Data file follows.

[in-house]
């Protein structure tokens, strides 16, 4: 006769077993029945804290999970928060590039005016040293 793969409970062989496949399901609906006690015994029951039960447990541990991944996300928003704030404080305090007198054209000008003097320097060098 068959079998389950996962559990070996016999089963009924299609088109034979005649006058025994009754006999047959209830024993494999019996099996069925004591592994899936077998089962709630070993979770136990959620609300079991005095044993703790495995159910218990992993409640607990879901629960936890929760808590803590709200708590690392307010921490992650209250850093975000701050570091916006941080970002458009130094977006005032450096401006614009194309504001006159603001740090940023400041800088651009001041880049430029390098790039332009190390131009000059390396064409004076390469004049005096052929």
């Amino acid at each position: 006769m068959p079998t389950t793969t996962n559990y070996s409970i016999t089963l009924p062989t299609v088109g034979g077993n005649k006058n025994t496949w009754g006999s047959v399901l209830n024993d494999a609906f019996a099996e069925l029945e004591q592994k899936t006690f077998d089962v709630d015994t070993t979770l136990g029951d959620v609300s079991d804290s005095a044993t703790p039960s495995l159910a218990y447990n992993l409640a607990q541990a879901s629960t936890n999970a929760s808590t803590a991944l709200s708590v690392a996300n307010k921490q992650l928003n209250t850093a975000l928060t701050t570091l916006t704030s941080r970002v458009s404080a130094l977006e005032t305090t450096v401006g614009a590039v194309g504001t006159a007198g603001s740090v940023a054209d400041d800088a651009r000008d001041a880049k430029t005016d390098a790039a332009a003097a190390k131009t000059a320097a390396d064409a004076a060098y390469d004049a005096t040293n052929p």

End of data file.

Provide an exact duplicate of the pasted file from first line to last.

[in-house]
């Protein structure tokens, strides 16, 4: 006769077993029945804290999970928060590039005016040293 793969409970062989496949399901609906006690015994029951039960447990541990991944996300928003704030404080305090007198054209000008003097320097060098 068959079998389950996962559990070996016999089963009924299609088109034979005649006058025994009754006999047959209830024993494999019996099996069925004591592994899936077998089962709630070993979770136990959620609300079991005095044993703790495995159910218990992993409640607990879901629960936890929760808590803590709200708590690392307010921490992650209250850093975000701050570091916006941080970002458009130094977006005032450096401006614009194309504001006159603001740090940023400041800088651009001041880049430029390098790039332009190390131009000059390396064409004076390469004049005096052929």
């Amino acid at each position: 006769m068959p079998t389950t793969t996962n559990y070996s409970i016999t089963l009924p062989t299609v088109g034979g077993n005649k006058n025994t496949w009754g006999s047959v399901l209830n024993d494999a609906f019996a099996e069925l029945e004591q592994k899936t006690f077998d089962v709630d015994t070993t979770l136990g029951d959620v609300s079991d804290s005095a044993t703790p039960s495995l159910a218990y447990n992993l409640a607990q541990a879901s629960t936890n999970a929760s808590t803590a991944l709200s708590v690392a996300n307010k921490q992650l928003n209250t850093a975000l928060t701050t570091l916006t704030s941080r970002v458009s404080a130094l977006e005032t305090t450096v401006g614009a590039v194309g504001t006159a007198g603001s740090v940023a054209d400041d800088a651009r000008d001041a880049k430029t005016d390098a790039a332009a003097a190390k131009t000059a320097a390396d064409a004076a060098y390469d004049a005096t040293n052929p």